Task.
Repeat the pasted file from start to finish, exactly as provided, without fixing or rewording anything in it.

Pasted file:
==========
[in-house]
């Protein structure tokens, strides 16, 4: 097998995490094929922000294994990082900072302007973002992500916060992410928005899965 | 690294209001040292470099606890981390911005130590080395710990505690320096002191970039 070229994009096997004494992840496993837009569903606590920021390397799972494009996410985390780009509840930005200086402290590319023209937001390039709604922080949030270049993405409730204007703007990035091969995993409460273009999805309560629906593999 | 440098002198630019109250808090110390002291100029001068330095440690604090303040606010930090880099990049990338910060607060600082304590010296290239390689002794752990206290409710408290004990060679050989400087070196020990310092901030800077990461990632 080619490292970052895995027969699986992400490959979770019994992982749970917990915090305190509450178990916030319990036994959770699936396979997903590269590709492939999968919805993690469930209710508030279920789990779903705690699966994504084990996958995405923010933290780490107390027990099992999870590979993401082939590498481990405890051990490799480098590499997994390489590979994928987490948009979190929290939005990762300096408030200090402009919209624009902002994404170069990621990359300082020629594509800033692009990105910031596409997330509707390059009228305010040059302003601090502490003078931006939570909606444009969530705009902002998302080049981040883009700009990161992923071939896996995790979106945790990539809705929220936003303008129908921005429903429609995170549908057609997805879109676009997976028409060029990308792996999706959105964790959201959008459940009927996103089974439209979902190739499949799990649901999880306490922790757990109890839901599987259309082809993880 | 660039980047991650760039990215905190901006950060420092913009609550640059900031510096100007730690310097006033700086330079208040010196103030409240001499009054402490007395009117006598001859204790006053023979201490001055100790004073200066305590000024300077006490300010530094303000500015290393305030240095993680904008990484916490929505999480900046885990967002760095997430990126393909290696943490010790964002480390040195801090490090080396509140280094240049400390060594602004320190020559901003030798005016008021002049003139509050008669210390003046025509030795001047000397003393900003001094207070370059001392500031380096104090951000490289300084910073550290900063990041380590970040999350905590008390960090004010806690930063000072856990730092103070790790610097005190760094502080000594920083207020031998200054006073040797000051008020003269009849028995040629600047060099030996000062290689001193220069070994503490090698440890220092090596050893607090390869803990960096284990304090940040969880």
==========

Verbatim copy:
[in-house]
């Protein structure tokens, strides 16, 4: 097998995490094929922000294994990082900072302007973002992500916060992410928005899965 | 690294209001040292470099606890981390911005130590080395710990505690320096002191970039 070229994009096997004494992840496993837009569903606590920021390397799972494009996410985390780009509840930005200086402290590319023209937001390039709604922080949030270049993405409730204007703007990035091969995993409460273009999805309560629906593999 | 440098002198630019109250808090110390002291100029001068330095440690604090303040606010930090880099990049990338910060607060600082304590010296290239390689002794752990206290409710408290004990060679050989400087070196020990310092901030800077990461990632 080619490292970052895995027969699986992400490959979770019994992982749970917990915090305190509450178990916030319990036994959770699936396979997903590269590709492939999968919805993690469930209710508030279920789990779903705690699966994504084990996958995405923010933290780490107390027990099992999870590979993401082939590498481990405890051990490799480098590499997994390489590979994928987490948009979190929290939005990762300096408030200090402009919209624009902002994404170069990621990359300082020629594509800033692009990105910031596409997330509707390059009228305010040059302003601090502490003078931006939570909606444009969530705009902002998302080049981040883009700009990161992923071939896996995790979106945790990539809705929220936003303008129908921005429903429609995170549908057609997805879109676009997976028409060029990308792996999706959105964790959201959008459940009927996103089974439209979902190739499949799990649901999880306490922790757990109890839901599987259309082809993880 | 660039980047991650760039990215905190901006950060420092913009609550640059900031510096100007730690310097006033700086330079208040010196103030409240001499009054402490007395009117006598001859204790006053023979201490001055100790004073200066305590000024300077006490300010530094303000500015290393305030240095993680904008990484916490929505999480900046885990967002760095997430990126393909290696943490010790964002480390040195801090490090080396509140280094240049400390060594602004320190020559901003030798005016008021002049003139509050008669210390003046025509030795001047000397003393900003001094207070370059001392500031380096104090951000490289300084910073550290900063990041380590970040999350905590008390960090004010806690930063000072856990730092103070790790610097005190760094502080000594920083207020031998200054006073040797000051008020003269009849028995040629600047060099030996000062290689001193220069070994503490090698440890220092090596050893607090390869803990960096284990304090940040969880």